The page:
Portrait of a Gentleman with his Three Children by John Opie
A large oil on canvas depicting a youthful father with his three children, two of which are behind him playing musical instruments, the daughter with her harp and son playing the flute. A third child with his back to the painter faces his father. The painting is presented in a carved and gilded wood frame. Like the great majority of Opie’s work, this painting is not signed or stamped.
Opie lived at No 8 Berners Street where he moved in 1791, the street famous for artists, composers and instrument makers. Jacob Erat the famous harp maker lived in the neighbourhood and moved to 23 Berners Street before his death in 1821. This painting could be the painting referenced in John Jope Rogers, “Opie and his Work” Truro 1878, Page 220, entitled ‘Musical Party’.
Provenance: Charles St. George Quechee, Vermont; New England Private Institution; Sotheby’s New York April 7, 1989, Lot 1, as John Opie, Portrait of a Gentleman and his three children; Private collection Connecticut.
John Opie RA, (May 1761 – 1807), was a Cornish historical and portrait painter. He painted many great men and women of his day, including members of the British Royal Family, and others who were most notable in the artistic and literary professions. Opie’s artistic abilities eventually came to the attention of a local physician and satirist, Dr John Wolcot (Peter Pindar). Recognising a great talent, Wolcot became Opie’s mentor, buying him out of his apprenticeship and insisting that he come to live at his home in Truro. Wolcot provided invaluable encouragement, advice, tuition and practical help in the advancement of his early career, including obtaining many commissions for work.
In 1781, Opie moved to London with Wolcot, having entered into a formal profit-sharing agreement with him. Although Opie had received a considerable artistic education from Wolcot, the doctor chose to present him as a self-taught prodigy. A portrait of a boy shown at the Society of Artists the previous year had been described in the catalogue as “an instance of Genius, not having ever seen a picture.” Wolcot introduced the “Cornish wonder” to leading artists, including Sir Joshua Reynolds, who was to compare him to Caravaggio and Velazquez, and to prospective patrons. The business arrangement with Wolcot lasted for a year after which Opie informed the doctor that he now wished to go it alone, leading to the estrangement of the two former partners.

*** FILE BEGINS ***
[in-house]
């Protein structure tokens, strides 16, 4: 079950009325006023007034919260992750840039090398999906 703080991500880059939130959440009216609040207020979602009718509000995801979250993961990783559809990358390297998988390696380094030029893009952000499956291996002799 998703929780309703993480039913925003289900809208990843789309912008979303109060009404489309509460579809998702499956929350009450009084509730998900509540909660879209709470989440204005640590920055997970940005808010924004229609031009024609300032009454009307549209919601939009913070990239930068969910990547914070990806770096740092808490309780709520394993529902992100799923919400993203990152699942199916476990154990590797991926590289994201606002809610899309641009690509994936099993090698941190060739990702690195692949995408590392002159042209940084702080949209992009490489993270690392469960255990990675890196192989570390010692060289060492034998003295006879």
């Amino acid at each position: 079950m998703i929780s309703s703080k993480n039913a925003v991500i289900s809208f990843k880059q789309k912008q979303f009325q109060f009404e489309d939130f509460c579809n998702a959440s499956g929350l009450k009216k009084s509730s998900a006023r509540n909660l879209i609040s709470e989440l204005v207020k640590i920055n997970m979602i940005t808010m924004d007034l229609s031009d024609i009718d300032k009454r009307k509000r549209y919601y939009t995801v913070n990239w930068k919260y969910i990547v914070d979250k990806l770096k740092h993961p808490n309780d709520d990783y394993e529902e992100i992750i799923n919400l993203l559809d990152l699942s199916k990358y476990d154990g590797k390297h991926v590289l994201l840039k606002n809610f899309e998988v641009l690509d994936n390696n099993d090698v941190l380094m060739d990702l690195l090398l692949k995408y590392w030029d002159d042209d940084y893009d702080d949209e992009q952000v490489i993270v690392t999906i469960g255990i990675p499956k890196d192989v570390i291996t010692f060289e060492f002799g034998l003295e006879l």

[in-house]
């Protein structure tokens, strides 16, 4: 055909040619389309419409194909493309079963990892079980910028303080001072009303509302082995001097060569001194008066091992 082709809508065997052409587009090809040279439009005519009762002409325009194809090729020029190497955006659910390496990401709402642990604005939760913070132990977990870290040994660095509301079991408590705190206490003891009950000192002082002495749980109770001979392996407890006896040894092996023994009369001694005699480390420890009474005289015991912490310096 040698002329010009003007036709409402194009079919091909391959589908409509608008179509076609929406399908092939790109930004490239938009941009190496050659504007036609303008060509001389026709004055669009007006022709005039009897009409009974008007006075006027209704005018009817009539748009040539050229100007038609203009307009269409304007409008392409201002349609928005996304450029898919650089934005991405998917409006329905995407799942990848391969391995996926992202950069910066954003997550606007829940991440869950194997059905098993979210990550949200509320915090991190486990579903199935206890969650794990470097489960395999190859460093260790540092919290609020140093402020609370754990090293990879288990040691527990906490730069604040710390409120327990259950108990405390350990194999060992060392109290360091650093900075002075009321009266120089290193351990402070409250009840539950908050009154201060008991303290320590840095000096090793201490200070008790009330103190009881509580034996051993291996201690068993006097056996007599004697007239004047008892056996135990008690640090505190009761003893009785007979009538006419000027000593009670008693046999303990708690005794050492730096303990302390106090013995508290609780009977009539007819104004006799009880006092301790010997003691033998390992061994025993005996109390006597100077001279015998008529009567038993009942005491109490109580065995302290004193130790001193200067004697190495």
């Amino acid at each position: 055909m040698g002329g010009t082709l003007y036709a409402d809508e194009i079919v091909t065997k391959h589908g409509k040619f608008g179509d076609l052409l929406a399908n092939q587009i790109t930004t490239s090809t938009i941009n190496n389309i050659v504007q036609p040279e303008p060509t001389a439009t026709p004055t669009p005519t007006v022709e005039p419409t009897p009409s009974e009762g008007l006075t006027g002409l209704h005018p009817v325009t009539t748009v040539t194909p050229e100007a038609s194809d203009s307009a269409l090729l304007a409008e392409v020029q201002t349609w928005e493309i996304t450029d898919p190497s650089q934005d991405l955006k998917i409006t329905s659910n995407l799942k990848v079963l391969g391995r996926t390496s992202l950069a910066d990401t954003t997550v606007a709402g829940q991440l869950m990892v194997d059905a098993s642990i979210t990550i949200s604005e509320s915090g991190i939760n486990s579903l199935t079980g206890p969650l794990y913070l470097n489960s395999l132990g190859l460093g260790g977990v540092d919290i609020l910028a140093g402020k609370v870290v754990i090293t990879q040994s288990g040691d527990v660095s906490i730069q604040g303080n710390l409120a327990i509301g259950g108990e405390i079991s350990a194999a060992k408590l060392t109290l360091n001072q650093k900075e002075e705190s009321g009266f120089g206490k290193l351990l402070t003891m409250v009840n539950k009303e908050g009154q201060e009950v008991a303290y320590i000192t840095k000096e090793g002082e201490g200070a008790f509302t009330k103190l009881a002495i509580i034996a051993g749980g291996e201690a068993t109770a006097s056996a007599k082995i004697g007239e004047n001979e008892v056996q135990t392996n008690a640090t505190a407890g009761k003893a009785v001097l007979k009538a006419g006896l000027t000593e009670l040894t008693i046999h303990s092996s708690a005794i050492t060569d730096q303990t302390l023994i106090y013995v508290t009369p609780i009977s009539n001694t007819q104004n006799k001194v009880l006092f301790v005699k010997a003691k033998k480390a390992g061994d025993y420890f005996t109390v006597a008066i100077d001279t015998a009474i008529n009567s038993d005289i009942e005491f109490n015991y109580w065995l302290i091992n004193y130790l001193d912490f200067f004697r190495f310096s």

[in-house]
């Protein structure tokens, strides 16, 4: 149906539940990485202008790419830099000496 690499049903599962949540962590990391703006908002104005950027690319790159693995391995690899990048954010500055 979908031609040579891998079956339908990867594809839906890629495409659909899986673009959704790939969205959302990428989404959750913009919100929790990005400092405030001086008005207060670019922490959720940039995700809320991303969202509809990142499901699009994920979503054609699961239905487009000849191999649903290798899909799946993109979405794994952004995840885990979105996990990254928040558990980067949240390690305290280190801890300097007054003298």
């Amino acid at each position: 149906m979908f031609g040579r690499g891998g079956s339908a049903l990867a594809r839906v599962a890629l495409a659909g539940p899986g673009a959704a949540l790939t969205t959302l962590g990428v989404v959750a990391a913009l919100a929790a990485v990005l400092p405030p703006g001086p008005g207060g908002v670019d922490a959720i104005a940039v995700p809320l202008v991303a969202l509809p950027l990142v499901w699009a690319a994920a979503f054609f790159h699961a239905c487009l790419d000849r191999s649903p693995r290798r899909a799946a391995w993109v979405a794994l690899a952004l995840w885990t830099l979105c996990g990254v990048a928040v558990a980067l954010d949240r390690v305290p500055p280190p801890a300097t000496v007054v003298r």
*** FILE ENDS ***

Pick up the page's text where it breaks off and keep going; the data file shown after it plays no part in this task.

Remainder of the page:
Through the influence of a Mrs Boscawen, Wolcot managed to have Opie introduced at the court of King George III. The king purchased one of his pictures and commissioned him to produce a portrait of Mary Delany. He also received commissions to paint the Duke and Duchess of Gloucester, Lady Salisbury, Lady Charlotte Talbot, Lady Harcourt and other ladies of the court. Opie’s residence at “Orange Court”, Castle Street, Leicester Fields, was said to be “crowded with rank and fashion every day” and he was the talk of the town. In 1786 he exhibited his first important historical subject, the Assassination of James I, and in the following year the Murder of Rizzio, a work whose merit was recognized by his immediate election as associate of the Royal Academy, of which he became a full member in 1788.
Opie died in April 1807, aged 46, and was buried at St Paul’s Cathedral, in the crypt next to Joshua Reynolds, as he had wished.
Dimensions of canvas: 50″H (129cm) x 40″W (102cm)
Ref: JO SK208972